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Cherokee Tonal Center Analysis

Discussion in 'Music Theory [DB]' started by ejuzek, May 4, 2005.


  1. Hello.... anyone knows where to find a Song Analysis for Cherokee? maybe measure by measure?

    Best Regards,

    e.c.
     
  2. Chris Fitzgerald

    Chris Fitzgerald Student of Life Staff Member Administrator

    Oct 19, 2000
    Louisville, KY
    "A" section
    I.../..../ii.../V.../IV.../bVII7.../I.../..../VofV.../..../ii.../Vofii/ii.../V
    ...........(of IV)


    (2nd "A")
    I.../..../ii.../V.../IV.../bVII7.../I.../..../VofV.../..../ii.../V.../I.../....
    ...........(of IV)


    Bridge
    ii.../V.../I.../..../ii.../V.../I.../..../ii.../V.../I.../..../ii.../V.../ii.../V.../
    ..........(Bma)...............(Ama)..............Gma....(of V)....(back in Bb)


    Repeat 2nd A
     
  3. Chris:

    Thanks....

    e.c.
     
  4. Chris Fitzgerald

    Chris Fitzgerald Student of Life Staff Member Administrator

    Oct 19, 2000
    Louisville, KY
  5. Ed Fuqua

    Ed Fuqua

    Dec 13, 1999
    NYC
    Chuck Sher publishes my book, WALKING BASSICS:The Fundamentals of Jazz Bass Playing.
    Innit sposta be ii of IV and V of IV? I think I hit a iv after IV, too...
     
  6. Chris Fitzgerald

    Chris Fitzgerald Student of Life Staff Member Administrator

    Oct 19, 2000
    Louisville, KY
    I meant "ii-V of IV". As to the minor iv, I know folks argue about this, but to me, the "iv" and the "bVII7" are really the the same basic function in the same way that "ii" and "V" are basically the same function, kinda extended-like. :)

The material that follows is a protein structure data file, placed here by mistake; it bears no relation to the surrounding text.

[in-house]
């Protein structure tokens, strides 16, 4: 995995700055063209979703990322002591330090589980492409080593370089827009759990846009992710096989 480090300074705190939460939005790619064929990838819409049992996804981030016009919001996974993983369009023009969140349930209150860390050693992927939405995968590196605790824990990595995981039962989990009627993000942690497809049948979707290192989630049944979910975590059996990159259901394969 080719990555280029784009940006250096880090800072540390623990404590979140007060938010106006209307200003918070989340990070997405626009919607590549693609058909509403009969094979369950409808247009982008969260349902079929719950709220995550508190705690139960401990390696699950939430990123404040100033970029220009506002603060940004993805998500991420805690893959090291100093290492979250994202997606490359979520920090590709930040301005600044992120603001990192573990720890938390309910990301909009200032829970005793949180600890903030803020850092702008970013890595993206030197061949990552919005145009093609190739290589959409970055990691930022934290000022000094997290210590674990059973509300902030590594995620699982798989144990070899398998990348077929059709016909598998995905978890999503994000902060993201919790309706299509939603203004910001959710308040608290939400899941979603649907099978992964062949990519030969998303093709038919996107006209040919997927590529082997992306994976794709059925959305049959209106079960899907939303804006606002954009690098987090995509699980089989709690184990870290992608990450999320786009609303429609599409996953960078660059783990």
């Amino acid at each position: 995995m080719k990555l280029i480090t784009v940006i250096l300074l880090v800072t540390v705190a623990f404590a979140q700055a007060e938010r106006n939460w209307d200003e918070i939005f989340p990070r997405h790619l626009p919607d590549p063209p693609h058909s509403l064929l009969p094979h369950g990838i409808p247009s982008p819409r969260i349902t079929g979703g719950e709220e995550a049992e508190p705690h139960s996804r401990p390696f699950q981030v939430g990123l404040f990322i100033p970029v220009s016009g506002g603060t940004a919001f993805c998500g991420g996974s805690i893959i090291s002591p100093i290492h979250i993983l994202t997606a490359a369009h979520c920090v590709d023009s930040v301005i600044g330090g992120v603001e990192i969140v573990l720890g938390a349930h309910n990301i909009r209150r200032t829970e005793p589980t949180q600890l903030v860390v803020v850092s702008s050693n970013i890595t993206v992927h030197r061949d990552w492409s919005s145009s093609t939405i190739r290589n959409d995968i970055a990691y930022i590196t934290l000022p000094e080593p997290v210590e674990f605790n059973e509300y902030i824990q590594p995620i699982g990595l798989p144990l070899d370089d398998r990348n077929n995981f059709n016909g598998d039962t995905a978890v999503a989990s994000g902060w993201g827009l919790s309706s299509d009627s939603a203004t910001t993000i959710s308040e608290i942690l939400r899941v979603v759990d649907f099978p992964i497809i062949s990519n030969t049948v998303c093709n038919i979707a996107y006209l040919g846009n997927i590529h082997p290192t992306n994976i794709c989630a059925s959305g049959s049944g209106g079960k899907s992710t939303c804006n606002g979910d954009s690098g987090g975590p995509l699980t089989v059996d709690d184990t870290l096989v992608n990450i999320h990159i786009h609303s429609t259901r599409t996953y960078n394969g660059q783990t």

7. anonymous0726

    anonymous0726 Guest

    Nov 4, 2001
    I treat these movements as a key change into lydian in the key of IV usually. It IS a little messy trying to show students this as the difference is pretty subtle between this and the second four bars of Rhythm:

    I I7 | IV #IVo | I/V VI | II V

    -> I don't mess around with capital and lower case Roman numerals, instead using chord notation with all caps. I feel that this helps properly introduce the ambiguity that is inherent in the way that jazz players treat chord progressions....
     
  8. Ed Fuqua

    Ed Fuqua

    Dec 13, 1999
    NYC
    Chuck Sher publishes my book, WALKING BASSICS:The Fundamentals of Jazz Bass Playing.
    I don't think you meant what I thought you said.
     
  9. anonymous0726

    anonymous0726 Guest

    Nov 4, 2001
    I think I think I meant to say what I think I thought I was thinking that I thought I said.

    Whew.

    Ahnyhow, in a tune that is built like the A section of Cherokee:

    Bb | F-7 Bb7 | Eb | Eb-7 Ab

    I treat F-7 Bb7 Eb often as a key change, and lydian, so that we are now in the key of Eb Lydian (if you can say it like that). It is also an option, and perhaps even more common, to just go to the key of Eb major. The Eb-7 Ab I treat as a short diversion into Db.
     
  10. Chris Fitzgerald

    Chris Fitzgerald Student of Life Staff Member Administrator

    Oct 19, 2000
    Louisville, KY
    I never thought of it like that! I just think of the Eb- as an example of mode mixture in Bb, same as the Ab7. To my ear, the tunes like Cherokee, Joy Spring, etc. that use that minor iv sound are just "darkening into the parallel minor" for minute and coming back, like a bigassed cloud passing over the harmony and then going away. Then again, that's why everybody's ears are shaped different. :)
     
  11. anonymous0726

    anonymous0726 Guest

    Nov 4, 2001
    I hear it that way as well, usually. Unless the four minor is in a cadence resolving at the tonic, in which case it acts like a V7alt. (parallel V7 from the minor key).